I was completely bald at that point, because I just told my Dad, “I don’t want all these messy clumps and everything. Just shave it off.”

I was completely bald, and I just didn’t feel pretty. I felt like I looked like a man. I look like my dad because he doesn’t have any hair. I was just really insecure, not fully like myself.

[My oncologist] literally took the cap off my head and was like, ‘You are absolutely beautiful, and you don’t need this to be hiding.’ She’s like, ‘You know your hair’s gonna grow back, when it grows back. But until then, embrace your new look and embrace your new life.’

I was just like, “Well, she’s right.” So I stopped wearing beanies. I would wear them more when it was cold. For the most part, if I was at home or even if I was just at Walmart and it was too hot out, I would just go bald.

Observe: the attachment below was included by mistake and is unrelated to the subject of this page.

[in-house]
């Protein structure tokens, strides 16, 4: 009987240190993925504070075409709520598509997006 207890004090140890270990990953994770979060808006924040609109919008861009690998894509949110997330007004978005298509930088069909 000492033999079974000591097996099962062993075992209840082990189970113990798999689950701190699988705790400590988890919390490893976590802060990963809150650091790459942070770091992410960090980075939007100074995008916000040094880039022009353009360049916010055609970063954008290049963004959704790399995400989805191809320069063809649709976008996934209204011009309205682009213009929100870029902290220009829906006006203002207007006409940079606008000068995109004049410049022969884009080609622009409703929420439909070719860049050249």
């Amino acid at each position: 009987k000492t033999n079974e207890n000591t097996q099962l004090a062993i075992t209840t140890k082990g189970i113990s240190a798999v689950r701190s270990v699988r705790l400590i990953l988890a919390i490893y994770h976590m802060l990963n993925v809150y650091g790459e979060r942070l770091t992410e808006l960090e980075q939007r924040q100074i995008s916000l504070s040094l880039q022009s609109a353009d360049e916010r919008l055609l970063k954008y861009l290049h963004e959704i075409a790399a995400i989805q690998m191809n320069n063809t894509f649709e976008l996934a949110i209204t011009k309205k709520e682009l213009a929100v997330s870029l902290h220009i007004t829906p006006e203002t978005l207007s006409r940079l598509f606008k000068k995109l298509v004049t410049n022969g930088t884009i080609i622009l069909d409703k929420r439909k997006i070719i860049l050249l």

»MORE: Dealing with hair loss during cancer treatment

Was it empowering to go out not covering your head?

Definitely. I had a little photo shoot with my brother because he had a nicer camera than I did. I did my makeup, and I wore my bald head. He took a few pictures, and I posted them. Everyone was like, “Holy crap, I have never seen a more beautiful bald woman.” I was like, “Oh my gosh, thank you!”

It definitely makes you feel good about yourself, especially when you feel like, “Oh my God, I look like a man!” Or, “I look this way.”

I would even have people come up to me in Walmart, and they would be like, ‘Hi, I know you don’t know me, but you look absolutely beautiful with no hair.’ I would just be like, ‘Wow, thank you so much!’

I feel like now that it’s growing, I have a harder time than when I was bald. Now that it’s growing, I can’t do anything with it. I can’t style it. It’s just there. When I was bald, I didn’t have to do anything.

I really hope that men and women out there, they shouldn’t feel like they need to hide behind [anything]. My problem was that I felt my hair helped me hide. I didn’t feel a certain way about my forehead or about my face, my chin. I would just kind of move my hair in front of it and be like, “Oh okay, looks better.”